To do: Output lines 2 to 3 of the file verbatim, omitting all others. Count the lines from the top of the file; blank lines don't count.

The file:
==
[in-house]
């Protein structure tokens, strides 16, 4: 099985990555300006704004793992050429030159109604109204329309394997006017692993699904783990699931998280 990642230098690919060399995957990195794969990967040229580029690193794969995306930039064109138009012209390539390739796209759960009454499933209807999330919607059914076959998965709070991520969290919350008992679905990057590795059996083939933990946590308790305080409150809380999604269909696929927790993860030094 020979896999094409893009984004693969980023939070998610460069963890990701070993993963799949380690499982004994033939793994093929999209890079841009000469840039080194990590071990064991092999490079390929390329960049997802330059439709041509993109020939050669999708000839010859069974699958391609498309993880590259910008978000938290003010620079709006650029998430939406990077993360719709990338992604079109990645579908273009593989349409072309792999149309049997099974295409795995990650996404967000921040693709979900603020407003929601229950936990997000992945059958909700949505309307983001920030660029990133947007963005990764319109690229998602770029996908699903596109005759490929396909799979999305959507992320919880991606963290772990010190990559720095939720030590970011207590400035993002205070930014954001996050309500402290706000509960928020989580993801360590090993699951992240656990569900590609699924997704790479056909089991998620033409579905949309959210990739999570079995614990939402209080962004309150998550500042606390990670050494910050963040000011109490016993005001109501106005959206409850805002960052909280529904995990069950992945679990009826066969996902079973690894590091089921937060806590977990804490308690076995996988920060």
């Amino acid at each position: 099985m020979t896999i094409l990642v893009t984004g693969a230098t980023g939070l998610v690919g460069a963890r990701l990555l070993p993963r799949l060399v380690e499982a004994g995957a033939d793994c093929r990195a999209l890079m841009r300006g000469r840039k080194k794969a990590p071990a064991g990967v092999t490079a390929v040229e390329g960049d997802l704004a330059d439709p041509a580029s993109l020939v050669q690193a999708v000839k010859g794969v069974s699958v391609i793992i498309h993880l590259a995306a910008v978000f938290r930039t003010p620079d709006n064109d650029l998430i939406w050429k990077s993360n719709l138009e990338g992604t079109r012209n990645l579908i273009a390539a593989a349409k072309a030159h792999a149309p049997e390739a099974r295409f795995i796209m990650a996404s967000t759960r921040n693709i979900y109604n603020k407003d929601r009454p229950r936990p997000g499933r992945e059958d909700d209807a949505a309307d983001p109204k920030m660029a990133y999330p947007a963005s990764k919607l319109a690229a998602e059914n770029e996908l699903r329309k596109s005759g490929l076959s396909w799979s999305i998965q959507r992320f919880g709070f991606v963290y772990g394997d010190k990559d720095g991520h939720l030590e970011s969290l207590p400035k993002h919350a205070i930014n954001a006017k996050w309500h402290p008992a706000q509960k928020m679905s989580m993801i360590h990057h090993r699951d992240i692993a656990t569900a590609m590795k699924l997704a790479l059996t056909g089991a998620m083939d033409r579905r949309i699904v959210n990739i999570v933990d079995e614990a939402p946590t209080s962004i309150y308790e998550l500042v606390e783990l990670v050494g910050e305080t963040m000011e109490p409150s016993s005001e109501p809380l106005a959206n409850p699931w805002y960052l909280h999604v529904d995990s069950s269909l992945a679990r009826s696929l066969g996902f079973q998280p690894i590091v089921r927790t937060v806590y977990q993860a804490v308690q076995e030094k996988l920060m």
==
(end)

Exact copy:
């Protein structure tokens, strides 16, 4: 099985990555300006704004793992050429030159109604109204329309394997006017692993699904783990699931998280 990642230098690919060399995957990195794969990967040229580029690193794969995306930039064109138009012209390539390739796209759960009454499933209807999330919607059914076959998965709070991520969290919350008992679905990057590795059996083939933990946590308790305080409150809380999604269909696929927790993860030094 020979896999094409893009984004693969980023939070998610460069963890990701070993993963799949380690499982004994033939793994093929999209890079841009000469840039080194990590071990064991092999490079390929390329960049997802330059439709041509993109020939050669999708000839010859069974699958391609498309993880590259910008978000938290003010620079709006650029998430939406990077993360719709990338992604079109990645579908273009593989349409072309792999149309049997099974295409795995990650996404967000921040693709979900603020407003929601229950936990997000992945059958909700949505309307983001920030660029990133947007963005990764319109690229998602770029996908699903596109005759490929396909799979999305959507992320919880991606963290772990010190990559720095939720030590970011207590400035993002205070930014954001996050309500402290706000509960928020989580993801360590090993699951992240656990569900590609699924997704790479056909089991998620033409579905949309959210990739999570079995614990939402209080962004309150998550500042606390990670050494910050963040000011109490016993005001109501106005959206409850805002960052909280529904995990069950992945679990009826066969996902079973690894590091089921937060806590977990804490308690076995996988920060």
């Amino acid at each position: 099985m020979t896999i094409l990642v893009t984004g693969a230098t980023g939070l998610v690919g460069a963890r990701l990555l070993p993963r799949l060399v380690e499982a004994g995957a033939d793994c093929r990195a999209l890079m841009r300006g000469r840039k080194k794969a990590p071990a064991g990967v092999t490079a390929v040229e390329g960049d997802l704004a330059d439709p041509a580029s993109l020939v050669q690193a999708v000839k010859g794969v069974s699958v391609i793992i498309h993880l590259a995306a910008v978000f938290r930039t003010p620079d709006n064109d650029l998430i939406w050429k990077s993360n719709l138009e990338g992604t079109r012209n990645l579908i273009a390539a593989a349409k072309a030159h792999a149309p049997e390739a099974r295409f795995i796209m990650a996404s967000t759960r921040n693709i979900y109604n603020k407003d929601r009454p229950r936990p997000g499933r992945e059958d909700d209807a949505a309307d983001p109204k920030m660029a990133y999330p947007a963005s990764k919607l319109a690229a998602e059914n770029e996908l699903r329309k596109s005759g490929l076959s396909w799979s999305i998965q959507r992320f919880g709070f991606v963290y772990g394997d010190k990559d720095g991520h939720l030590e970011s969290l207590p400035k993002h919350a205070i930014n954001a006017k996050w309500h402290p008992a706000q509960k928020m679905s989580m993801i360590h990057h090993r699951d992240i692993a656990t569900a590609m590795k699924l997704a790479l059996t056909g089991a998620m083939d033409r579905r949309i699904v959210n990739i999570v933990d079995e614990a939402p946590t209080s962004i309150y308790e998550l500042v606390e783990l990670v050494g910050e305080t963040m000011e109490p409150s016993s005001e109501p809380l106005a959206n409850p699931w805002y960052l909280h999604v529904d995990s069950s269909l992945a679990r009826s696929l066969g996902f079973q998280p690894i590091v089921r927790t937060v806590y977990q993860a804490v308690q076995e030094k996988l920060m």